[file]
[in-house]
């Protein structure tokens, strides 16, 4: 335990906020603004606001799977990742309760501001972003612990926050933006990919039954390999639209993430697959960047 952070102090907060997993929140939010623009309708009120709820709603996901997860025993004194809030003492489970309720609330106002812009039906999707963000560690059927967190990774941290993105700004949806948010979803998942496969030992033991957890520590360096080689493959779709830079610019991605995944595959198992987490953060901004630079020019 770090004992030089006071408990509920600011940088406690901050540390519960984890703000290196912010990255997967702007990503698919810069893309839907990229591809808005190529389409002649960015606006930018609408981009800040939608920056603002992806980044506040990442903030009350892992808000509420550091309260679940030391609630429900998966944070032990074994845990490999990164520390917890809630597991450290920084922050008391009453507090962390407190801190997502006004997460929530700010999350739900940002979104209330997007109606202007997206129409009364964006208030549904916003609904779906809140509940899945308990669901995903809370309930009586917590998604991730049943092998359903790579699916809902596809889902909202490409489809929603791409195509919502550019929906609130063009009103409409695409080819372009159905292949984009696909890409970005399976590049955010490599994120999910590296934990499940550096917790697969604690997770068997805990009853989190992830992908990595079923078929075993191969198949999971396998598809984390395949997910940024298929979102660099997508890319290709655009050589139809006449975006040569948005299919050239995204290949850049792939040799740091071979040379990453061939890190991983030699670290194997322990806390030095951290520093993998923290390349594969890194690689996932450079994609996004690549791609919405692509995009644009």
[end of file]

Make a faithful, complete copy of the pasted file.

[in-house]
């Protein structure tokens, strides 16, 4: 335990906020603004606001799977990742309760501001972003612990926050933006990919039954390999639209993430697959960047 952070102090907060997993929140939010623009309708009120709820709603996901997860025993004194809030003492489970309720609330106002812009039906999707963000560690059927967190990774941290993105700004949806948010979803998942496969030992033991957890520590360096080689493959779709830079610019991605995944595959198992987490953060901004630079020019 770090004992030089006071408990509920600011940088406690901050540390519960984890703000290196912010990255997967702007990503698919810069893309839907990229591809808005190529389409002649960015606006930018609408981009800040939608920056603002992806980044506040990442903030009350892992808000509420550091309260679940030391609630429900998966944070032990074994845990490999990164520390917890809630597991450290920084922050008391009453507090962390407190801190997502006004997460929530700010999350739900940002979104209330997007109606202007997206129409009364964006208030549904916003609904779906809140509940899945308990669901995903809370309930009586917590998604991730049943092998359903790579699916809902596809889902909202490409489809929603791409195509919502550019929906609130063009009103409409695409080819372009159905292949984009696909890409970005399976590049955010490599994120999910590296934990499940550096917790697969604690997770068997805990009853989190992830992908990595079923078929075993191969198949999971396998598809984390395949997910940024298929979102660099997508890319290709655009050589139809006449975006040569948005299919050239995204290949850049792939040799740091071979040379990453061939890190991983030699670290194997322990806390030095951290520093993998923290390349594969890194690689996932450079994609996004690549791609919405692509995009644009």